You quickly become part of this arterial flow of goods and people up and down the valleys and passes. They become your traffic on the trail – the honk of horns, grinding of gears and diesel cloud replaced by the tinkle of yak bells, the soft slap of the flat shoes or flip-flops of the porter and the cold, dry air that stings your nose if you breathe in too sharply. It is quiet and it is slow. Everything is measured by where one can walk in a day and no more. That is the world. It is amazing how fast you get used to the pace.

yak train heading to EBCOn the trail, their oncoming presence is always known by the jangle of the bells around their neck. At the villages and settlements, their soothing tinkle provided a constant and pleasant backdrop through the thin walls of the guesthouses and often welcoming you to the morning as your alarm clock as well.

The yak is a foundation of the Himalayan and Tibetan economies. As well as providing a beast of burden for supplies and farming, the provide high-quality milk, meat (usually only when Yaks die naturally, due to Buddhist restrictions on slaughter) and strong, warm wool. For many of the rural, poor and nomadic families, they are their life. I saw this very strongly in Tibet last year, more so than the tourist-modified Khumbu region.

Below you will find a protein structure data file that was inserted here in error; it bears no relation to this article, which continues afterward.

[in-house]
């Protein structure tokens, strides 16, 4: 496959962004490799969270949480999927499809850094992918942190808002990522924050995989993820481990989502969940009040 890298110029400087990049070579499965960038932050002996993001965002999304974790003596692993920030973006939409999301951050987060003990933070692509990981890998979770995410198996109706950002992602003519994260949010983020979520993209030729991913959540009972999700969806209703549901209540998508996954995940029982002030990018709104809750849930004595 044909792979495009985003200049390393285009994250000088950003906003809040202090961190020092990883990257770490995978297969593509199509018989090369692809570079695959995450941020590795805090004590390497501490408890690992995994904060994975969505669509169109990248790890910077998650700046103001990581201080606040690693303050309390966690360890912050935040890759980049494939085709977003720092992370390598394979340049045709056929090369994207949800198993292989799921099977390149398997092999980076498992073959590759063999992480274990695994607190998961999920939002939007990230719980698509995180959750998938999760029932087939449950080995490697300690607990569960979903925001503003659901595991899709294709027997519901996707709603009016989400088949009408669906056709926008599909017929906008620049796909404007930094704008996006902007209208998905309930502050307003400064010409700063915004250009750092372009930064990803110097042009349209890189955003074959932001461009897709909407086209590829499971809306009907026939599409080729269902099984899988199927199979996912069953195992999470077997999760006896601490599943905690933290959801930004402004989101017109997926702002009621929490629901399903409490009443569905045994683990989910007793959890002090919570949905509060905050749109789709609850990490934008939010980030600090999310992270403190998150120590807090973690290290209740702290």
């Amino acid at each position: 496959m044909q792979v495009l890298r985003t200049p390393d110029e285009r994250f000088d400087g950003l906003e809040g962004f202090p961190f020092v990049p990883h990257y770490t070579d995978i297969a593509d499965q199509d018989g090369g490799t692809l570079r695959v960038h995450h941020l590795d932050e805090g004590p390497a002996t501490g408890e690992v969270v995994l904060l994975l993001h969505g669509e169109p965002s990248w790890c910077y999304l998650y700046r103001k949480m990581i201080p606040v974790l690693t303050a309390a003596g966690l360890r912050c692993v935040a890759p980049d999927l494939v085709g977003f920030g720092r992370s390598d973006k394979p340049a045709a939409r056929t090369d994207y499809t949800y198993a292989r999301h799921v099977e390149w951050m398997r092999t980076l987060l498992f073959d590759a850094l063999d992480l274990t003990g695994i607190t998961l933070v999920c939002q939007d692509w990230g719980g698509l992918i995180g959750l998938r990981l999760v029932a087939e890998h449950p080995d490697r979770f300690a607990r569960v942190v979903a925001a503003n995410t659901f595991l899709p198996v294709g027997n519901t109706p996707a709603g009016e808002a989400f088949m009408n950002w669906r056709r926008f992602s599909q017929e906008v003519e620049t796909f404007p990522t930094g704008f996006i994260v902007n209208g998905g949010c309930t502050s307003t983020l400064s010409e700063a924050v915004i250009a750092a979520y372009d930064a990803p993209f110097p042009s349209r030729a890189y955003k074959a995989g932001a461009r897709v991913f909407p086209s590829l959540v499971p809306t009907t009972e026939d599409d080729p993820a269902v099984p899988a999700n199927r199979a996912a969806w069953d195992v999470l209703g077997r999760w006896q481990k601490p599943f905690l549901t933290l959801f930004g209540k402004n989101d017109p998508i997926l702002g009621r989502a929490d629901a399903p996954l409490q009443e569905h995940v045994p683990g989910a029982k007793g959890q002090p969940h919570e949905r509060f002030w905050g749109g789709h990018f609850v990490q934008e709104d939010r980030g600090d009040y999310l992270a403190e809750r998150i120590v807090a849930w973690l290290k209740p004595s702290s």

Yak over Khumbu Glacier (c) SriharshaYaks are funny creatures. They are surprisingly docile, not the brightest tools in the shed and have to be the laziest, most distracted beasts of burden imaginable. Big and bulky and with long, pointy horns, you might think they would be aggressive, but truth be told, whether by conditioning, breeding or just plain disposition, yaks are generally quite skittish. The ones on the trail in Nepal were usually reasonably calm or dazed enough, but the ones I saw last year in Tibet would bolt if you looked at them sideways.